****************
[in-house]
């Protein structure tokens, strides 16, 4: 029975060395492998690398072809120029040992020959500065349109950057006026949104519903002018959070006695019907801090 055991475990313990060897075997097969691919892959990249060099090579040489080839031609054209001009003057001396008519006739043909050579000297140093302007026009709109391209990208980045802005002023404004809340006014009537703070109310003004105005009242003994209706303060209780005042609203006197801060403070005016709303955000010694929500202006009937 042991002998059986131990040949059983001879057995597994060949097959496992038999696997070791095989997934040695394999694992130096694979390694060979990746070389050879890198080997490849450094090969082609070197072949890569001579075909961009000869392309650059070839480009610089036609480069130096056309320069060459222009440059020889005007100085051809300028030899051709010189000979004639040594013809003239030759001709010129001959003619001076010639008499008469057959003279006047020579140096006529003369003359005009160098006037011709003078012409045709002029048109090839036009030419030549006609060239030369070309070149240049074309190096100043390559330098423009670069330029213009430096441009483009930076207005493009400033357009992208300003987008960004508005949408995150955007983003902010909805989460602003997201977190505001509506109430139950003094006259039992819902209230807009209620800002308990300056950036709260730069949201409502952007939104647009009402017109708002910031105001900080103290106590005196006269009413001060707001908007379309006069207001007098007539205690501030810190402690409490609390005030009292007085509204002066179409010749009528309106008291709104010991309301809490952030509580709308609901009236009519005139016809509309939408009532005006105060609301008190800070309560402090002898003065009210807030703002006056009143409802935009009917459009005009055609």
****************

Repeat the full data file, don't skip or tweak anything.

[in-house]
């Protein structure tokens, strides 16, 4: 029975060395492998690398072809120029040992020959500065349109950057006026949104519903002018959070006695019907801090 055991475990313990060897075997097969691919892959990249060099090579040489080839031609054209001009003057001396008519006739043909050579000297140093302007026009709109391209990208980045802005002023404004809340006014009537703070109310003004105005009242003994209706303060209780005042609203006197801060403070005016709303955000010694929500202006009937 042991002998059986131990040949059983001879057995597994060949097959496992038999696997070791095989997934040695394999694992130096694979390694060979990746070389050879890198080997490849450094090969082609070197072949890569001579075909961009000869392309650059070839480009610089036609480069130096056309320069060459222009440059020889005007100085051809300028030899051709010189000979004639040594013809003239030759001709010129001959003619001076010639008499008469057959003279006047020579140096006529003369003359005009160098006037011709003078012409045709002029048109090839036009030419030549006609060239030369070309070149240049074309190096100043390559330098423009670069330029213009430096441009483009930076207005493009400033357009992208300003987008960004508005949408995150955007983003902010909805989460602003997201977190505001509506109430139950003094006259039992819902209230807009209620800002308990300056950036709260730069949201409502952007939104647009009402017109708002910031105001900080103290106590005196006269009413001060707001908007379309006069207001007098007539205690501030810190402690409490609390005030009292007085509204002066179409010749009528309106008291709104010991309301809490952030509580709308609901009236009519005139016809509309939408009532005006105060609301008190800070309560402090002898003065009210807030703002006056009143409802935009009917459009005009055609």